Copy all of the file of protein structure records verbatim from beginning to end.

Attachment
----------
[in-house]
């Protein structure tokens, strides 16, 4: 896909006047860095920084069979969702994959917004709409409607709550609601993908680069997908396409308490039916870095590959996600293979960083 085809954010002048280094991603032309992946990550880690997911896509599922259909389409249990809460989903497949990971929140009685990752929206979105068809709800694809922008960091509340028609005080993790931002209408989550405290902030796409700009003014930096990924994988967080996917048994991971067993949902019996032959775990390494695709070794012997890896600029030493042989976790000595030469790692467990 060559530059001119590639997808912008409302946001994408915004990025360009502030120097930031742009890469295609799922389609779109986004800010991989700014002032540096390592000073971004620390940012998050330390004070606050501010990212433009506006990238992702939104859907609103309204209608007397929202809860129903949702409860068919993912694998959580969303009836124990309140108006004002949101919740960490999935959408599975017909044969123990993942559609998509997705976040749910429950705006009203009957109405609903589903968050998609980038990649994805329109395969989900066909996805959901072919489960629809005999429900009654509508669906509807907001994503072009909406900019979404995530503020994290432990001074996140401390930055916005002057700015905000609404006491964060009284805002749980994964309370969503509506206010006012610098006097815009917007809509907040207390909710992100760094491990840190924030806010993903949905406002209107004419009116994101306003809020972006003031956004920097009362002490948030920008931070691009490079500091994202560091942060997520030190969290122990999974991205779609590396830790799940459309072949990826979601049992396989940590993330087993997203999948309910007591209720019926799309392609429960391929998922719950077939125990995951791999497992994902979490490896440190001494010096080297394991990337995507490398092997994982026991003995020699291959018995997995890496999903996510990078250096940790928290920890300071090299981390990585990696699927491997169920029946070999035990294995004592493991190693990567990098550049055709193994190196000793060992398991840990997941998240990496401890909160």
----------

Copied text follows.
[in-house]
């Protein structure tokens, strides 16, 4: 896909006047860095920084069979969702994959917004709409409607709550609601993908680069997908396409308490039916870095590959996600293979960083 085809954010002048280094991603032309992946990550880690997911896509599922259909389409249990809460989903497949990971929140009685990752929206979105068809709800694809922008960091509340028609005080993790931002209408989550405290902030796409700009003014930096990924994988967080996917048994991971067993949902019996032959775990390494695709070794012997890896600029030493042989976790000595030469790692467990 060559530059001119590639997808912008409302946001994408915004990025360009502030120097930031742009890469295609799922389609779109986004800010991989700014002032540096390592000073971004620390940012998050330390004070606050501010990212433009506006990238992702939104859907609103309204209608007397929202809860129903949702409860068919993912694998959580969303009836124990309140108006004002949101919740960490999935959408599975017909044969123990993942559609998509997705976040749910429950705006009203009957109405609903589903968050998609980038990649994805329109395969989900066909996805959901072919489960629809005999429900009654509508669906509807907001994503072009909406900019979404995530503020994290432990001074996140401390930055916005002057700015905000609404006491964060009284805002749980994964309370969503509506206010006012610098006097815009917007809509907040207390909710992100760094491990840190924030806010993903949905406002209107004419009116994101306003809020972006003031956004920097009362002490948030920008931070691009490079500091994202560091942060997520030190969290122990999974991205779609590396830790799940459309072949990826979601049992396989940590993330087993997203999948309910007591209720019926799309392609429960391929998922719950077939125990995951791999497992994902979490490896440190001494010096080297394991990337995507490398092997994982026991003995020699291959018995997995890496999903996510990078250096940790928290920890300071090299981390990585990696699927491997169920029946070999035990294995004592493991190693990567990098550049055709193994190196000793060992398991840990997941998240990496401890909160």